And one final point, check out the royalty payments from Spotify, and tell me how to spend the 0.0012p I make? I would advise speaking to some actual artists who are still trying to do music for a living – again, I appreciate your argument, and it’s a subject that needs dissemination, it’s just that you’re wrong on quite a few of the facts.


    Well according to PRS, GEMA, BMI and ASCAP, each have been reporting year on year increases in incoming revenue they collect on behalf of artists for a while now – and this is despite an overall decrease in mechanical income they have collected. If your not seeing that increase on a personal level, don’t shoot the messenger. Perhaps you should be discussing it with the society your songs are registered with? Yes TMV have never agreed with the royalty rate being paid out by Spotify. However on that note, ask your collection society why they agreed a special rate for Spotify and Youtube for that matter? Ask them does it have anything to do with the fact Spotify is part owned by the labels and hence there is a serious conflict of interest situation? Its in the labels best interests to ensure lower royalty rate payouts, as they want dividends from the company they own equity in and also a big payout when it sells to facebook or google. On a final note the collection societies are run by the labels even if a supposedly hands length. I will give it this, Spotify has been proven to decrease illegal piracy. So ask yourself, is that a price worth paying for lower royalty payouts? Ed

  5. I agree with the comment posted about wholesale price. It is wrong. Many discounts are applied to this price as it moves through. As an artist manager when in the past I have done deals with major labels I understand one thing. Not all the artists they sign are going to be successful. Your mortgage analysis is off base. Every mortgage gets paid back or you lose your house. These are not loans they are investments and are better deals than most venture capitalists offer to tech companies. When you release your record with a major you are banking that they are going to have some success with you but you know that if they do not you may be released from the contract leaving what you sold them behind and you will never have to pay back that money.
    The problem that has occurred for the artist (my artists did recoup and make lots of money from sales) is that there is less investment from the majors. This impacts opportunity for musicians and audience to hear them. I don’t know if this is because of piracy but it appears that is a factor. It is also a fact that I don’t think it is remotely a viable option for children to grow up and be musicians for a living. Let’s work on solving the problems as opposed to pointing fingers at legitimate businesses. I noticed that you have an ad on your site. Our you selling the fact that I and others subscribe to your newsletter to make money? How dare you? The truth is I don’t care how you make money but I do like the content you provide to me. Please keep it coming but I would vote that this article is a bit irresponsible and from someone who actually knows either nothing or very little about the music business.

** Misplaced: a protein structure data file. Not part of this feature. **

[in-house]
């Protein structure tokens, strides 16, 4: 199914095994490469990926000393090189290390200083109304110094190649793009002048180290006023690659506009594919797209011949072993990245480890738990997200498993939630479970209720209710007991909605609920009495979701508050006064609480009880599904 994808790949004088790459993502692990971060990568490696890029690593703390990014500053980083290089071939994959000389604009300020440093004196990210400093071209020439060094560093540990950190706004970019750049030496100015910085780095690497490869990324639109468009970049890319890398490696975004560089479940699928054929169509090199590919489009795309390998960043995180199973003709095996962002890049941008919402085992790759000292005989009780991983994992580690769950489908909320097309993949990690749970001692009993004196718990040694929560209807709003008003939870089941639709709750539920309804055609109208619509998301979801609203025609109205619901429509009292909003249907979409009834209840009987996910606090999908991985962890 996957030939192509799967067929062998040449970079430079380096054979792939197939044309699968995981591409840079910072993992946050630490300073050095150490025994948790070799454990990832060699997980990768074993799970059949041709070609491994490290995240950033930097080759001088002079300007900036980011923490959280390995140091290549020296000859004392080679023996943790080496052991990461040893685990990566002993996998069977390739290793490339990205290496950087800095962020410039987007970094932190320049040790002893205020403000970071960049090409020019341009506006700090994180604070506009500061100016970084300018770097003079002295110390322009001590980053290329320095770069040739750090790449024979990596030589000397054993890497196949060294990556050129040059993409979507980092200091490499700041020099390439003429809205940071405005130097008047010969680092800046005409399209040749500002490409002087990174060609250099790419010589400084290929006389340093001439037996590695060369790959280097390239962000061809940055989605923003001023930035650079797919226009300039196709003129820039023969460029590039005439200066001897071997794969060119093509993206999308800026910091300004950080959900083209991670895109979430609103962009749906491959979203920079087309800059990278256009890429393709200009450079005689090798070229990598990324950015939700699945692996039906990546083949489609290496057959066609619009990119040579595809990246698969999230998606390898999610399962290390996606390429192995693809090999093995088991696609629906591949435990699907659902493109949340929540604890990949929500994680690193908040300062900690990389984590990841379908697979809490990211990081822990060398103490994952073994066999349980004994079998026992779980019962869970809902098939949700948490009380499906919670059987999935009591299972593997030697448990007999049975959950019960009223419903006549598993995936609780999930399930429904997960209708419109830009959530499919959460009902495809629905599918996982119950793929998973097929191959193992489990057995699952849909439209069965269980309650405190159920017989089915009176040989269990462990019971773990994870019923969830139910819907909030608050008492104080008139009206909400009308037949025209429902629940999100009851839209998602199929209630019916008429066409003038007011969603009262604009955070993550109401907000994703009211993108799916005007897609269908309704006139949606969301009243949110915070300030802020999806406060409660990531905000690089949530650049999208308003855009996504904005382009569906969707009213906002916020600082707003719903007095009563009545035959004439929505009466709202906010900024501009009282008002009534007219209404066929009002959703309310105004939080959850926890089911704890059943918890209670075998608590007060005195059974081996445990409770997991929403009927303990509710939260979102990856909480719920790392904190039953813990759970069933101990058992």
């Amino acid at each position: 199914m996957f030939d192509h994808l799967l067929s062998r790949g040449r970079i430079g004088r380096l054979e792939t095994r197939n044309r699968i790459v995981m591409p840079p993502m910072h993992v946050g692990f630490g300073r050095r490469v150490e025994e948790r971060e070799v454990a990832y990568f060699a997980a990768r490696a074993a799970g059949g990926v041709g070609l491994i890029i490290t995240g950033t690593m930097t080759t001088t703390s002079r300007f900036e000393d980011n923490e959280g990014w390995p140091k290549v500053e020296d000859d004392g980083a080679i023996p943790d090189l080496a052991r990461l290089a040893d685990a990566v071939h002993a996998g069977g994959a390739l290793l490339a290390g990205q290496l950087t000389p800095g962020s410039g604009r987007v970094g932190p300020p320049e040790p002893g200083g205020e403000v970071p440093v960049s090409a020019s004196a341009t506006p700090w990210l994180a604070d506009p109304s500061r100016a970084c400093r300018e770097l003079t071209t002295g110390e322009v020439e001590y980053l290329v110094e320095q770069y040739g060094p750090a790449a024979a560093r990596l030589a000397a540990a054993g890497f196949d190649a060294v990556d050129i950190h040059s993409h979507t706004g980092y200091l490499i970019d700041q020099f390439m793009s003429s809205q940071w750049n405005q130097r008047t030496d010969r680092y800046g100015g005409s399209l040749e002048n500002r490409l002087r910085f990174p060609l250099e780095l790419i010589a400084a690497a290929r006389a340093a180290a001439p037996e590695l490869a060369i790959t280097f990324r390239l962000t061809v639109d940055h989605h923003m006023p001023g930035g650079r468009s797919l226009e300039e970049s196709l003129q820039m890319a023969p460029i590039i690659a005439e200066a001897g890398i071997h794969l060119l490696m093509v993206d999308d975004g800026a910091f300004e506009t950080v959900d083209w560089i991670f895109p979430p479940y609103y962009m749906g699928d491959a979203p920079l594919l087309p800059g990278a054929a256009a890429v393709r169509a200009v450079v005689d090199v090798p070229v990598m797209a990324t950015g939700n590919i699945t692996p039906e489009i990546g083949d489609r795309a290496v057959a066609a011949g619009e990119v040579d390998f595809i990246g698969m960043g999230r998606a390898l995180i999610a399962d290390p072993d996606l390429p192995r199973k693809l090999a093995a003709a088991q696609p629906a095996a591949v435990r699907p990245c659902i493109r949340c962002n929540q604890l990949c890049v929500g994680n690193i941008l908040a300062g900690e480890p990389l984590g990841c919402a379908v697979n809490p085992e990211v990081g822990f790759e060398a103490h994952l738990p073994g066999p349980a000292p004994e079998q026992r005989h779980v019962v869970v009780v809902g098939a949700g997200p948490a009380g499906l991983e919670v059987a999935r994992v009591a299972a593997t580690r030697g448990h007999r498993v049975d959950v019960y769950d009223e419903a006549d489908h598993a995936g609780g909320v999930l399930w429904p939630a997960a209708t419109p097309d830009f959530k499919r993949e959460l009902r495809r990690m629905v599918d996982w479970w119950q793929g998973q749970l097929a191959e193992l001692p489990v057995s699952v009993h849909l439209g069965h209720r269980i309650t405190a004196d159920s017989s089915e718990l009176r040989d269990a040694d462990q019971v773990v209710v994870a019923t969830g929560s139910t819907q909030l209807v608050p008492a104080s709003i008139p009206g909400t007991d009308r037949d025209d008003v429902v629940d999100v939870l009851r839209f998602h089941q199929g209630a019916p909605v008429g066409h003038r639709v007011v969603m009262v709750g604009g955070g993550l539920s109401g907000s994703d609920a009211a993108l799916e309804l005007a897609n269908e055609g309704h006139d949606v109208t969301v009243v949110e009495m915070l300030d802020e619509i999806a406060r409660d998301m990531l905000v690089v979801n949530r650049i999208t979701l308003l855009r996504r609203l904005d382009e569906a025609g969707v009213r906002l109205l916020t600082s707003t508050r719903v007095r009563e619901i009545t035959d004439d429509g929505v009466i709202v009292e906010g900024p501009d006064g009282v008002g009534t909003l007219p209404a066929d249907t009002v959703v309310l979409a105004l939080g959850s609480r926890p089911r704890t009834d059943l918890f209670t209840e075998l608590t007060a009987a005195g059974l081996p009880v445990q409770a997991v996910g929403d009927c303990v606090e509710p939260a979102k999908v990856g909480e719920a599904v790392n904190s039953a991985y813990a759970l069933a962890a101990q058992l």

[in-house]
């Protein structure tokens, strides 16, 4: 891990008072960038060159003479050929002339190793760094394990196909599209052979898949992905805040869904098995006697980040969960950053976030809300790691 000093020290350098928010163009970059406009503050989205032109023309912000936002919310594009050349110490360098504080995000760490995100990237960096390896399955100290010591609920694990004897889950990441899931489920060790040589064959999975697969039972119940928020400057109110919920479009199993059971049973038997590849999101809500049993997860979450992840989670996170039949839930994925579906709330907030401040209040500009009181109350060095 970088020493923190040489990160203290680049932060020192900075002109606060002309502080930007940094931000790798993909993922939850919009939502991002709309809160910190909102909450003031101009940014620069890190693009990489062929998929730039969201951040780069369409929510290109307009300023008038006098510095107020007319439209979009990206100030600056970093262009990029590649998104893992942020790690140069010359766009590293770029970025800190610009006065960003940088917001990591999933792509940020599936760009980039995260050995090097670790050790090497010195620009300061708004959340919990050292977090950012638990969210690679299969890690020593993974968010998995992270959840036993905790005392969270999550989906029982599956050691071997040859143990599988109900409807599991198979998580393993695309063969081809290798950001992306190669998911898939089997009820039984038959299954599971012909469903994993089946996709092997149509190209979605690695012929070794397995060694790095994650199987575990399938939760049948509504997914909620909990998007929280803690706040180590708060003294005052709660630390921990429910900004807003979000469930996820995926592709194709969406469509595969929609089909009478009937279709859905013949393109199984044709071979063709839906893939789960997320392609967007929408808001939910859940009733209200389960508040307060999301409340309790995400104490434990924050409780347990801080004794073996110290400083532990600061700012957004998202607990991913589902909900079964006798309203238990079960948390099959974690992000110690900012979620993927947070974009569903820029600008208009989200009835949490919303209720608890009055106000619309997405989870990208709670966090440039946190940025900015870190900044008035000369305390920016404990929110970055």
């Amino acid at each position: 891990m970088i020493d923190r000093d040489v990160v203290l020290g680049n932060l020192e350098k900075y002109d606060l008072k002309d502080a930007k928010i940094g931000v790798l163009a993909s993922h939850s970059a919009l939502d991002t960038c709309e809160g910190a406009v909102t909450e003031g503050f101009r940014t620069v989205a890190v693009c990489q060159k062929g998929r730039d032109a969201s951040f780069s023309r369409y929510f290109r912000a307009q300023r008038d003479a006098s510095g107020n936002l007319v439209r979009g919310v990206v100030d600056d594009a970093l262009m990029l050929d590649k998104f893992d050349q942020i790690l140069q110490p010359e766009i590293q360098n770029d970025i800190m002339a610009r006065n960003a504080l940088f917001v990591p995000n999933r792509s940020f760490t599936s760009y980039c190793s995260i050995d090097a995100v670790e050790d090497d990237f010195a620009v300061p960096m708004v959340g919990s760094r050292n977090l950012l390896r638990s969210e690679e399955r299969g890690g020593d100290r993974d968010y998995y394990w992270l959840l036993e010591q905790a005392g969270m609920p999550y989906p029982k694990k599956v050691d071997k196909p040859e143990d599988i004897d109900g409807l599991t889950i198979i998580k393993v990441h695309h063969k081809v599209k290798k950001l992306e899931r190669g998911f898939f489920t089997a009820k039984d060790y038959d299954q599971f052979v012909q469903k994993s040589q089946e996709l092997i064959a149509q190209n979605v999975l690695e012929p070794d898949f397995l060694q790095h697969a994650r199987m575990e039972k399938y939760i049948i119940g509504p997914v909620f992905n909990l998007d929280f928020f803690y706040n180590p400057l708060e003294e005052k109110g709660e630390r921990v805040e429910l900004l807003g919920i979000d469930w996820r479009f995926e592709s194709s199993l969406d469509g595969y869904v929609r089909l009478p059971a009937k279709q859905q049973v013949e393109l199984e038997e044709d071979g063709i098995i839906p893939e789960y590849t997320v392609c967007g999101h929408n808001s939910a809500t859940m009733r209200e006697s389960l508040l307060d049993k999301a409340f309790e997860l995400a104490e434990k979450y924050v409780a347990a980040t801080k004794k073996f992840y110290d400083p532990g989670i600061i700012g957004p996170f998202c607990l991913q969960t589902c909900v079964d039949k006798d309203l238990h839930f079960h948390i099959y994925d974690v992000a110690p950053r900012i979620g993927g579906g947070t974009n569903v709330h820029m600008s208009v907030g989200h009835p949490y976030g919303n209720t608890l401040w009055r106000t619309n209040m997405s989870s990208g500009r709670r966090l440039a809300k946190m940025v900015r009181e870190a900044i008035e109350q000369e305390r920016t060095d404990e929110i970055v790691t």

Actually, my bank loan analogy is spot on. If you do not recoup from your label – they still own your recordings until you pay them back via sales or buy them out. If you do not pay your morgage back you lose your house. The principal is the same. I was discussing the moral basis for major label contract terms in comparison to bank loan contract terms. Not all business ventures are successful. Yes labels take a two way bet and in the process artists are royally screwed. I can tell you right away major label deals are not better than what VC’s will offer you (but you obviously have to have an already established fan base for a VC to take a punt on a artist deal). TMV will continue to point the finger at businesses which screw artists. It is about fair and balanced contracts between artist and label – nothing more and nothing less. Yes labels deserve to make money – so do artist for that matter! Ed

  6. You’re leaving out the marketing spends that labels shell out on a new release, usually only 50% or so recoupable. About $3-6 per unit, depending on the labels’ belief in the project.

  7. Points taken and I revised the $15 wholesale price down to $10. However, the royalty rate still stands, have spoken to many mangers who have confirmed this is the royalty rate an artist is usually left with after producer points, deductions and a managers commission on income.

    The arguments are not tired and the public and government alike need to address the severely unfair contracts in the recorded music industry. ED

  8. A really badly researched and written piece.

    By the way, ‘Lets’ in the way the writer uses it here should have an apostrophe, ‘let’s’ as in ‘Let us’.

    $10 a record WHOLESALE? I’d check that if I were you.

    10% royalty? Again, check it.

    You may have some good points hiding amongst the poor journalism, but your point is dilluted by poor research and regurgitating tired arguments.

    Must try harder.

    No, I don’t work for a label.